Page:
The OECD’s Programme for International Student Assessment (PISA) involves a test given to 15-year olds from around the globe to evaluate their academic abilities in mathematics, science and reading. Finland scores high on international tests like PISA, whereas Norwegian pupils lag behind goals set by the country’s educational authorities.
Researchers at the Norwegian University of Science and Technology (NTNU) wondered how media coverage of test performance affected teachers in Norway and Finland, especially when it came to the sometimes negative media reports.
They found that negative media coverage about substandard Norwegian results weighed heaviest on the shoulders of teachers toiling at schools in districts where pupils have less affluent and well-educated parents.
“Teachers working in Norway's low-status areas, where there are bigger problems and the schools score lower in national tests, are the ones that bear the brunt of such negative publicity,” says Audun Fladmoe, a former research fellow at NTNU and one of the study's authors. “They find it frustrating and unfair.”
But researchers found it to be a very different story in Finland.
In 2009 Fladmoe and Professor Håkon Leiulfsrud interviewed Finnish and Norwegian teachers in focus groups just after the last round of PISA results had been publicised.
They presented the groups with examples of headlines and newspaper articles about the PISA results. Their aim was to trigger responses from the educators about the journalistic focus.
They conducted their study in a Finnish and a Norwegian city of roughly the same size.
In each city they selected one school in an upscale part of town and one in a low-status area to gauge the impact of socioeconomic background.
Fladmoe said that teachers in the low-status areas in Norway felt attacked by the media coverage, whereas those in high-status school districts didn’t see it as a big problem. "Everything at their (high-status) schools was pretty good in any case,” he said.
Fladmoe and Leiulfsrud included anonymous excerpts from their discussions with the teachers in their results.
“I think the tests stigmatise certain schools. We have a completely different group of pupils, I mean, compared with other schools. They think we are a lousy school because our results have been poorer, but they aren’t accounting for the composition of the pupils here,” remarked a teacher in a low-status district in Norway.
“The opposite was the case in Finland,” Fladmoe said.
“The teachers in the low-status district said they already had so many problems that they couldn’t be bothered with the success stories played up in the media. In the posh areas the slant was ‘Indeed, we are good; this is proof that Finland has proficient, highly educated teachers’,” he said.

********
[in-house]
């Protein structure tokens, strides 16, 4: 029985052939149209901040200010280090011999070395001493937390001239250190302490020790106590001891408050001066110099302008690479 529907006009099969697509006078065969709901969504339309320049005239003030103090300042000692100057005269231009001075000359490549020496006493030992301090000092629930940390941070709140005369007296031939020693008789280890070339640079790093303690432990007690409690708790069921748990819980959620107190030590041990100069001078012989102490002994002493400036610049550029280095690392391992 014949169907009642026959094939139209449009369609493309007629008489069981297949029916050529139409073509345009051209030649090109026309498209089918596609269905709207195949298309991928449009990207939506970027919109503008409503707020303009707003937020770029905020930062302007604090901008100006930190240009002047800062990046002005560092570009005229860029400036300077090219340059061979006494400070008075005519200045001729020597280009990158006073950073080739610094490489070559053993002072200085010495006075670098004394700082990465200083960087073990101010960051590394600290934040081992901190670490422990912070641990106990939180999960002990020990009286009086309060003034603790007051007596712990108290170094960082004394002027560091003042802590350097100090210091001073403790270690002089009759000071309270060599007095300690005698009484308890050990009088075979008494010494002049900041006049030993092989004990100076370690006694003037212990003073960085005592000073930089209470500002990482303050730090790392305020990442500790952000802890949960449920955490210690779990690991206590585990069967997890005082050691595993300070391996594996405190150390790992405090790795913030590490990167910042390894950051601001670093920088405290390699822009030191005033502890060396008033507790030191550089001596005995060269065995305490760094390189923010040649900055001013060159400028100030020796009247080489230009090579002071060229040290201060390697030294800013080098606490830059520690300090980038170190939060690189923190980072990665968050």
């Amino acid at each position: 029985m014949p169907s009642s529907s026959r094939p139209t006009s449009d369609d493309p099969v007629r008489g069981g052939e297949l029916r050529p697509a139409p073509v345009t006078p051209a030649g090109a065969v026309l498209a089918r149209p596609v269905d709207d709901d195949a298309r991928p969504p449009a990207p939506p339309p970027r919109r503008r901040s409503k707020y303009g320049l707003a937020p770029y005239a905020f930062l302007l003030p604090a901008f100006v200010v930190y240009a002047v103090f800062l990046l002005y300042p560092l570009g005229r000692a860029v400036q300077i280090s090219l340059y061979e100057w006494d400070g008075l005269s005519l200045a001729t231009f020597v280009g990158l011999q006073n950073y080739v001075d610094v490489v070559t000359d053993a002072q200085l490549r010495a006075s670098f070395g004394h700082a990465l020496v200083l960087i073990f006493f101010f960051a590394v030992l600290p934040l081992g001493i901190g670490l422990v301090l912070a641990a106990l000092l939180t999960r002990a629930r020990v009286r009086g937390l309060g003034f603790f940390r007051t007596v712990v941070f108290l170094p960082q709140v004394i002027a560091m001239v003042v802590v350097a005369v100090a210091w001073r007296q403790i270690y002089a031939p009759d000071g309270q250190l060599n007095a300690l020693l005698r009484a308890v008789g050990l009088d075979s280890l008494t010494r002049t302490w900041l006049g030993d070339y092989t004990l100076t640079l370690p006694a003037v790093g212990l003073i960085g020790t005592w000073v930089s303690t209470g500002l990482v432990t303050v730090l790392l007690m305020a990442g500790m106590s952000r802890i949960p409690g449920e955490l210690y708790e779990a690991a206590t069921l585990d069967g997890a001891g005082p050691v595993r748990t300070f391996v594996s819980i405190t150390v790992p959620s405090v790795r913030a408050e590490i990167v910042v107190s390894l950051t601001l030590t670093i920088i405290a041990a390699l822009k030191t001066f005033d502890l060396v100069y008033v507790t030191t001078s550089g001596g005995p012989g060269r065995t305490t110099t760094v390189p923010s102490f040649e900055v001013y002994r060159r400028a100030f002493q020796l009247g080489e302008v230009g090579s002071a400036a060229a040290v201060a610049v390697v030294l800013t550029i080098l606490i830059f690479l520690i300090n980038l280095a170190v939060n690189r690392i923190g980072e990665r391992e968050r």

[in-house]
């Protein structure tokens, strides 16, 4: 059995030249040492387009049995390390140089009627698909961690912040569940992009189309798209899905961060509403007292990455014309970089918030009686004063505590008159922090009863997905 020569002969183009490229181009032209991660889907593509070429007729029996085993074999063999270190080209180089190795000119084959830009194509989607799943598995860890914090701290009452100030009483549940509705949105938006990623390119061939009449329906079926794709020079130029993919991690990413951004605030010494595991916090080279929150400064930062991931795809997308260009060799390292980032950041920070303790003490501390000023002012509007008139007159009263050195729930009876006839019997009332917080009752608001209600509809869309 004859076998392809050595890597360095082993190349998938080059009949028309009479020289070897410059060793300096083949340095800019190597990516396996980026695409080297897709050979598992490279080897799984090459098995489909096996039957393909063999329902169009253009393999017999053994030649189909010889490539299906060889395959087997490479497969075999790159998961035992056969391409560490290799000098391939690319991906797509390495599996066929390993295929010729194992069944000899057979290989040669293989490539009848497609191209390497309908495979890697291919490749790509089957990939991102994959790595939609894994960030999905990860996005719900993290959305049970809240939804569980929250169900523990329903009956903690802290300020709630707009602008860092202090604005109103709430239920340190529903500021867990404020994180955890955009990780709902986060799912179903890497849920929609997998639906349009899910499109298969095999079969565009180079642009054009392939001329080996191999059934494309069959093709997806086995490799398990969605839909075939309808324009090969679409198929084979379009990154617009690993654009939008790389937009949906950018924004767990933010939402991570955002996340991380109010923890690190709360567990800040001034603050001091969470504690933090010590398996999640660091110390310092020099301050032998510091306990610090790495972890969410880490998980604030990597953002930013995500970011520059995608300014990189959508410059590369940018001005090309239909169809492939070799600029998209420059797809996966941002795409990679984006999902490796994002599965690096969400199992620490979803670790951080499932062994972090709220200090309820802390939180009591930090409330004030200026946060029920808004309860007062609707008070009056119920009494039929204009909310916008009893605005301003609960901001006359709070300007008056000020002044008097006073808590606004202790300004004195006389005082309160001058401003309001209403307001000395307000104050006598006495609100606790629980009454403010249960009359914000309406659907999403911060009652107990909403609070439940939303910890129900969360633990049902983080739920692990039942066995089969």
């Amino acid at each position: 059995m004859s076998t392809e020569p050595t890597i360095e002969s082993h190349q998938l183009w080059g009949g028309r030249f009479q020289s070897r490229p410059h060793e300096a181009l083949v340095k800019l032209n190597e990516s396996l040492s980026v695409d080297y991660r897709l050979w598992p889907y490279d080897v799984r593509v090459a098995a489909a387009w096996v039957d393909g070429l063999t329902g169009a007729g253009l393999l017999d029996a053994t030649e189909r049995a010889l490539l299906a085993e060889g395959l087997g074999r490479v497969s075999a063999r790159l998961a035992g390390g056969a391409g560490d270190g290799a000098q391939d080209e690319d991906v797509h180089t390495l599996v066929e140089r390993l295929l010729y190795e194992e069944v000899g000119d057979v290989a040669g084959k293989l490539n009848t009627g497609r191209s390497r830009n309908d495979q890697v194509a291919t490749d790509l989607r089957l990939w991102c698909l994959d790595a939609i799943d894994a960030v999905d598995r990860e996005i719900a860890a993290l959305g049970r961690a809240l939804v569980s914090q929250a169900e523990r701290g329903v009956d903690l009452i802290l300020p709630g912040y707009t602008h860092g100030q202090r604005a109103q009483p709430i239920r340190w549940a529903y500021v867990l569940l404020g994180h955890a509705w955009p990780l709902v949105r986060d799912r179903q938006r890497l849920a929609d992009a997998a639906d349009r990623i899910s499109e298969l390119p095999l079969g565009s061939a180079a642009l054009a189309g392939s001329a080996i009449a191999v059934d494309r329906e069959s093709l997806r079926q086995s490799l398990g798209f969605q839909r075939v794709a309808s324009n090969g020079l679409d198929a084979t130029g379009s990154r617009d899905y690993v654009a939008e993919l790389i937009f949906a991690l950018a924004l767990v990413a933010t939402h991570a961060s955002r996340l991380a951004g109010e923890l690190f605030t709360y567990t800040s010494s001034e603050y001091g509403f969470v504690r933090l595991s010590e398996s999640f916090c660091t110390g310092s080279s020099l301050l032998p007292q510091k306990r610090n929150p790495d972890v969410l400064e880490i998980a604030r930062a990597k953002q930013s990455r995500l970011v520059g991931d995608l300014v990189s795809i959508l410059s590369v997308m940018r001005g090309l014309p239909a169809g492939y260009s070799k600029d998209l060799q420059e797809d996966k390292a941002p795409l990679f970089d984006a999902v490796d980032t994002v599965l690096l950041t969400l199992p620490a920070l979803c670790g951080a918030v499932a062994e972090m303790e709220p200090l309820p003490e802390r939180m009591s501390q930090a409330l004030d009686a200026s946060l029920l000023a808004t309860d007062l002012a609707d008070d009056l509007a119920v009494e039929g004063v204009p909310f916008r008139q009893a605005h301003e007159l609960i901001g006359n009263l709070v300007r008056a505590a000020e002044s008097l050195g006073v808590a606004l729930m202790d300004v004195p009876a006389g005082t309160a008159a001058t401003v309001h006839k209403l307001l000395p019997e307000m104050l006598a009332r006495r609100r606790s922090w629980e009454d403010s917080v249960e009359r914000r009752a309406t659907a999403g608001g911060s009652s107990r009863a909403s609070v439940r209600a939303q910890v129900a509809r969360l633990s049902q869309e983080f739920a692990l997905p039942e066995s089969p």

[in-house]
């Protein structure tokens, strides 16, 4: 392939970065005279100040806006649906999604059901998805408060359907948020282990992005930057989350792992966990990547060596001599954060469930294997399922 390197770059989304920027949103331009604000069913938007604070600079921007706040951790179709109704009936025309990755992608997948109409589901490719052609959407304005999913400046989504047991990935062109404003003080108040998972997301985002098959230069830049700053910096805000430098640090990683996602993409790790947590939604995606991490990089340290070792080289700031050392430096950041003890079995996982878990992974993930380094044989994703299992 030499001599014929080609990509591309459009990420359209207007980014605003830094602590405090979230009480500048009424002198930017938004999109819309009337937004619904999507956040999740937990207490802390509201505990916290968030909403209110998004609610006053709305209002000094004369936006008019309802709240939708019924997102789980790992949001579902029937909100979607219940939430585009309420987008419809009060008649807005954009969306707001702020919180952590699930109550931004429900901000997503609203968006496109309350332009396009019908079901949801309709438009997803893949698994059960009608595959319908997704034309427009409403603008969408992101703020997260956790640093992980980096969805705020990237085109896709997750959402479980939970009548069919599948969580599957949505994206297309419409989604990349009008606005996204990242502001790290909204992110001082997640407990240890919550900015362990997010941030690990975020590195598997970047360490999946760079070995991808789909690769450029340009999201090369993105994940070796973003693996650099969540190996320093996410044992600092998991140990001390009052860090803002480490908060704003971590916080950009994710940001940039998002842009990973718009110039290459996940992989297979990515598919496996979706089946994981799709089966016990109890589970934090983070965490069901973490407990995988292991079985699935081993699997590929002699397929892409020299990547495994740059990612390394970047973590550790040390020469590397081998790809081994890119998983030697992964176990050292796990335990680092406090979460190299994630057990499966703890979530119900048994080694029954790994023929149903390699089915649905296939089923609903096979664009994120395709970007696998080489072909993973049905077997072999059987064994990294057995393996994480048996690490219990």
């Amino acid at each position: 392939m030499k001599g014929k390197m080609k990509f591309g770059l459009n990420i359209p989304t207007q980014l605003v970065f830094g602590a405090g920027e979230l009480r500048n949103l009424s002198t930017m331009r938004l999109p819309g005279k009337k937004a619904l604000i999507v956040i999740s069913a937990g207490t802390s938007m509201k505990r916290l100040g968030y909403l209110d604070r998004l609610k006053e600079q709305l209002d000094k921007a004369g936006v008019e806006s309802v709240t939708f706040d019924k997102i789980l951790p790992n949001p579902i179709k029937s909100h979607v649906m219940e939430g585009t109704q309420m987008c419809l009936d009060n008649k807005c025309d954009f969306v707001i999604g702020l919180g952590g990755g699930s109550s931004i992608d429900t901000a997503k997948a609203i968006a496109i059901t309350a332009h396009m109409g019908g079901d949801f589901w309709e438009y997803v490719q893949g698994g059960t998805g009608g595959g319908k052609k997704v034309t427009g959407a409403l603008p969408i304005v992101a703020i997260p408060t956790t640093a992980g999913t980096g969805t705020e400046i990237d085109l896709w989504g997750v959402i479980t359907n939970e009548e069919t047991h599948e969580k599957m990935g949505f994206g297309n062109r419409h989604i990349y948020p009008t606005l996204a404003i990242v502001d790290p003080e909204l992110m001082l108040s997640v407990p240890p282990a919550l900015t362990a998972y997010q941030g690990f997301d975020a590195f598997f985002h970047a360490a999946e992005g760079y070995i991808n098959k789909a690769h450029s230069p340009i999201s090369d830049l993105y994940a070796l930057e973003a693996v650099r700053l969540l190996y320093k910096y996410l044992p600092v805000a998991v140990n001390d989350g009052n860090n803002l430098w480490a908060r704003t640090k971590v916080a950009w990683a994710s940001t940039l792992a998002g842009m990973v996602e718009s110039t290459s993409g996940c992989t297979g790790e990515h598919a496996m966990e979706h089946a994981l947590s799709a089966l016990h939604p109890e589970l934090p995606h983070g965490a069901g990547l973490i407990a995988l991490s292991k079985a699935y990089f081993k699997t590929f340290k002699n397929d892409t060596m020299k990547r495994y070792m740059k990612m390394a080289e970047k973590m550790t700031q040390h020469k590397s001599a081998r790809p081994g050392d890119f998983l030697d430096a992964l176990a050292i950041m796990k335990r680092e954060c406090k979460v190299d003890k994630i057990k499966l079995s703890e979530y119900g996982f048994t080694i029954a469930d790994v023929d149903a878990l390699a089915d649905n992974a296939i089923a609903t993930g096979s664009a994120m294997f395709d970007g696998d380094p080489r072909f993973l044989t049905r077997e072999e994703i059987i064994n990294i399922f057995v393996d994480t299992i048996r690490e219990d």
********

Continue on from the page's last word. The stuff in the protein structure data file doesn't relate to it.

The teachers at the low-status school in Finland had a different attitude in their conversation with the researchers.
“It [PISA] isn’t so important for me either. My concern is more about the children who aren’t so well off here in Finland. We have so many problems. That’s my priority,” said a participant in the study.
“In other words, if the link is too weak between the climate of opinion and the daily reality the teachers face, they don’t feel attacked by the media headlines,” Fladmoe said.
The media isn’t alone in putting pressure on teachers. Children’s parents read the papers and watch the news, and their perception of the test results can also have an impact.
“Parents in the upscale districts are far more involved, and that can be a source of pressure, but it can also drum up support for the teachers,” says Fladmoe.
The researchers said it’s more common for parents the higher-status school districts to defend their kids’ teachers and schools when the media runs stories about their local school’s poor results.
“Educators in Norway's low-status districts asserted that everyone complains about the teacher, but what about the parents? When parents don’t follow up with their children, if they are apathetic and social problems flourish in the district, the teachers feel it’s unfair that the entire burden is placed on them,” Fladmoe said.
Finland is often heralded as a shining educational example in Norwegian write-ups about international tests.
The Finns themselves don’t necessarily see things in this rosy light, according to Fladmoe.
“In both countries the teachers feel their occupational status is on the wane. In Norway, Finland is portrayed as so great, but we found that the Finns were frustrated by lots of issues," Fladmoe says. "While we in Norway talk about the stability of Finnish schools, Finnish teachers often perceive their schools as old-fashioned.”
Norway has implemented several school reforms over the past couple of decades, whereas the Finnish school system has remained relatively stable over the last 30 years.
“There are Finnish academicians who claim the authorities use PISA studies to give legitimacy to the status quo and thus avoid having to prioritise improvements,” says Fladmoe.
The latest PISA tests were held in the spring of 2012. The results will be published in December this year.